Feb 17, 2006

FIGHT FOR FLIGHT
I lurch straight from a nightmare to the window. The airport shuttle rumbles on my quiet street. No!

Two alarms, two door-buzzes and one phone call failed to rouse me; ironic, really, after my January piety. Luckily, my suitcase is packed, my clothes prepped. I slop kitty kibble in bowl and race out the door.

"You're pretty quick for an oversleeper," the driver notes.

Why is this an odd point of pride?

We swing by Queen Anne Hill, gathering an older Brazilian woman and her two daughters: all Americanized, but still svelte and sexy in a South American way. La mamma is a translator and language instructor. This gracious cosmopolite chats to me in Italian. At 4am. Gentile signora, per favore, no!

I zombie through Seattle's airport, strangely empty except for its bored and hostile employees. One security expert does nothing but accelerate laptops along the x-ray conveyor belt. As each fragile machine rattles along – stripped of its cushioning case and relegated to a gray plastic bin – she gives it a mighty shove. There. That'll teach you to sneak out early, avoiding the rush.

My flight to Dallas, however, is far from empty. Dozens of prepubescent cheerleaders – en route to some competition – bounce and squeal. That phrasing, I promise, is not the sour grapes of an unpopular nerd. These darling children really writhe with enthusiasm. In fact, one writhes directly into my kidneys for almost four hours.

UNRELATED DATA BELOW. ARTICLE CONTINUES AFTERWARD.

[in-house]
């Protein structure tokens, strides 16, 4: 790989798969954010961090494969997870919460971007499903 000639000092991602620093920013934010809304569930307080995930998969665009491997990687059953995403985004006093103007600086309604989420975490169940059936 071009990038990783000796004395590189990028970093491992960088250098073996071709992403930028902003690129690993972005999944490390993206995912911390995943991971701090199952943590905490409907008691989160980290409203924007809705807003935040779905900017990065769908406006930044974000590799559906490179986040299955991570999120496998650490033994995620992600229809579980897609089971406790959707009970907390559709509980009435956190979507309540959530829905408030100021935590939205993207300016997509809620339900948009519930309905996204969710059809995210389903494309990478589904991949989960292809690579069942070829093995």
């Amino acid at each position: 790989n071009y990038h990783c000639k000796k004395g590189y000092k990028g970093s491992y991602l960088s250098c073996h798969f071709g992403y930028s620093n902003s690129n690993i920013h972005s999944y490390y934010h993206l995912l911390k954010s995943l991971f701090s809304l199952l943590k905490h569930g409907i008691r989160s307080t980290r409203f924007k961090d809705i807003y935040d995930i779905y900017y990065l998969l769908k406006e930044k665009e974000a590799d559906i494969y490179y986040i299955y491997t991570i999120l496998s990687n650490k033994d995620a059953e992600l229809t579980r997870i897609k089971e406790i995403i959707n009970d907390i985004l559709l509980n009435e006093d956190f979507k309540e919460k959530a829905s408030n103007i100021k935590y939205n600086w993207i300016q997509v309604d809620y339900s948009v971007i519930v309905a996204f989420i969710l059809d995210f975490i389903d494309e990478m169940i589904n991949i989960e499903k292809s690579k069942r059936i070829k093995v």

But I forgive them much, including the purple and mallard-green jumpsuits (like, hello, who dressed you like an 1980s mall? Let's pull their hair!). Because the pilot booms some platitudes over the intercom: "We have some celebrities on board, a [Seattle- suburb] cheerleading team. Good luck, girls!"

At least five piping voices correct el capitan: "girls and boys."

***

I ride the mosquito fleet from Dallas to Shreveport, Louisiana. "What's it like to live here?" I ask a middle-aged black woman, as we stroll through the tiny terminal.

"Big crime problem," she comments. "Those casinos..."

I hadn't realized gambling's sway in Arklatex (the corner of Arkansas, Louisiana and Texas, for the uninitiated). But I'm staying at Sam's Town, a big, bland mirrored-skyscraper temple to lady luck. No wonder she covers her eyes...

The clerk is brisk: "your room's not ready yet. It's being cleaned."

"Maybe I could just ... freshen up? Please?" Inside I'm screaming: "one hour of sleep, a bolt from the house, damn you: let me shower before interviewing!"

"Ma'am, we couldn't let you into a dirty room!"

Really, I wouldn't mind one bit. Probably wouldn't even notice the difference ... And I'd be more charmed by the concession than any amount of fresh linen or furniture polish.

But I'm in fake-glitz la-la land. So I smile, check my bags, slap water on my dark eye-circles in the marbled, mirrored toilet. My game face is more or less intact: bring it on, Arklatex.

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